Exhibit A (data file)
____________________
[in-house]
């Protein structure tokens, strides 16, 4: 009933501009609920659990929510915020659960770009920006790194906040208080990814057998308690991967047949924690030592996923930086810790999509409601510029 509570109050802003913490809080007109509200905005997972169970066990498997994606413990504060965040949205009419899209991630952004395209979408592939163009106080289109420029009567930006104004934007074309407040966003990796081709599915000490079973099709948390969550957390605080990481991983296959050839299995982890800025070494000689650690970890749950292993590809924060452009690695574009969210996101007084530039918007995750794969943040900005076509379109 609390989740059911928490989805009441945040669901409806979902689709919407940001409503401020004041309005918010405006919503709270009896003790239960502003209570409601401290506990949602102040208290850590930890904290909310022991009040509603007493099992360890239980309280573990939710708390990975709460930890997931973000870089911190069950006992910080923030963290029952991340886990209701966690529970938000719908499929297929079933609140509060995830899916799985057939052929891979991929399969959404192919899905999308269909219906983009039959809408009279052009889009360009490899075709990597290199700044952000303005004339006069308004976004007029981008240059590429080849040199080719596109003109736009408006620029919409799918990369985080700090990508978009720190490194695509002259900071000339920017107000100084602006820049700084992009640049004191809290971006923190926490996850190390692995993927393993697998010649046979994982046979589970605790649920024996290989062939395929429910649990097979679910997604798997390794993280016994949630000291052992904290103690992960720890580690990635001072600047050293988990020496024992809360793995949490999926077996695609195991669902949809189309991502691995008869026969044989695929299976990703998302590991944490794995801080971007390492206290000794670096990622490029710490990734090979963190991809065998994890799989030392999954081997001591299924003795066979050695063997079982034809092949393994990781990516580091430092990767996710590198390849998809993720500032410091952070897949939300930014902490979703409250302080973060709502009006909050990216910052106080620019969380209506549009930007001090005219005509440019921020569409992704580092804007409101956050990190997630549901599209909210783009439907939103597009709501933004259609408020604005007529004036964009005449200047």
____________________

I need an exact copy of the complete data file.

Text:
[in-house]
């Protein structure tokens, strides 16, 4: 009933501009609920659990929510915020659960770009920006790194906040208080990814057998308690991967047949924690030592996923930086810790999509409601510029 509570109050802003913490809080007109509200905005997972169970066990498997994606413990504060965040949205009419899209991630952004395209979408592939163009106080289109420029009567930006104004934007074309407040966003990796081709599915000490079973099709948390969550957390605080990481991983296959050839299995982890800025070494000689650690970890749950292993590809924060452009690695574009969210996101007084530039918007995750794969943040900005076509379109 609390989740059911928490989805009441945040669901409806979902689709919407940001409503401020004041309005918010405006919503709270009896003790239960502003209570409601401290506990949602102040208290850590930890904290909310022991009040509603007493099992360890239980309280573990939710708390990975709460930890997931973000870089911190069950006992910080923030963290029952991340886990209701966690529970938000719908499929297929079933609140509060995830899916799985057939052929891979991929399969959404192919899905999308269909219906983009039959809408009279052009889009360009490899075709990597290199700044952000303005004339006069308004976004007029981008240059590429080849040199080719596109003109736009408006620029919409799918990369985080700090990508978009720190490194695509002259900071000339920017107000100084602006820049700084992009640049004191809290971006923190926490996850190390692995993927393993697998010649046979994982046979589970605790649920024996290989062939395929429910649990097979679910997604798997390794993280016994949630000291052992904290103690992960720890580690990635001072600047050293988990020496024992809360793995949490999926077996695609195991669902949809189309991502691995008869026969044989695929299976990703998302590991944490794995801080971007390492206290000794670096990622490029710490990734090979963190991809065998994890799989030392999954081997001591299924003795066979050695063997079982034809092949393994990781990516580091430092990767996710590198390849998809993720500032410091952070897949939300930014902490979703409250302080973060709502009006909050990216910052106080620019969380209506549009930007001090005219005509440019921020569409992704580092804007409101956050990190997630549901599209909210783009439907939103597009709501933004259609408020604005007529004036964009005449200047």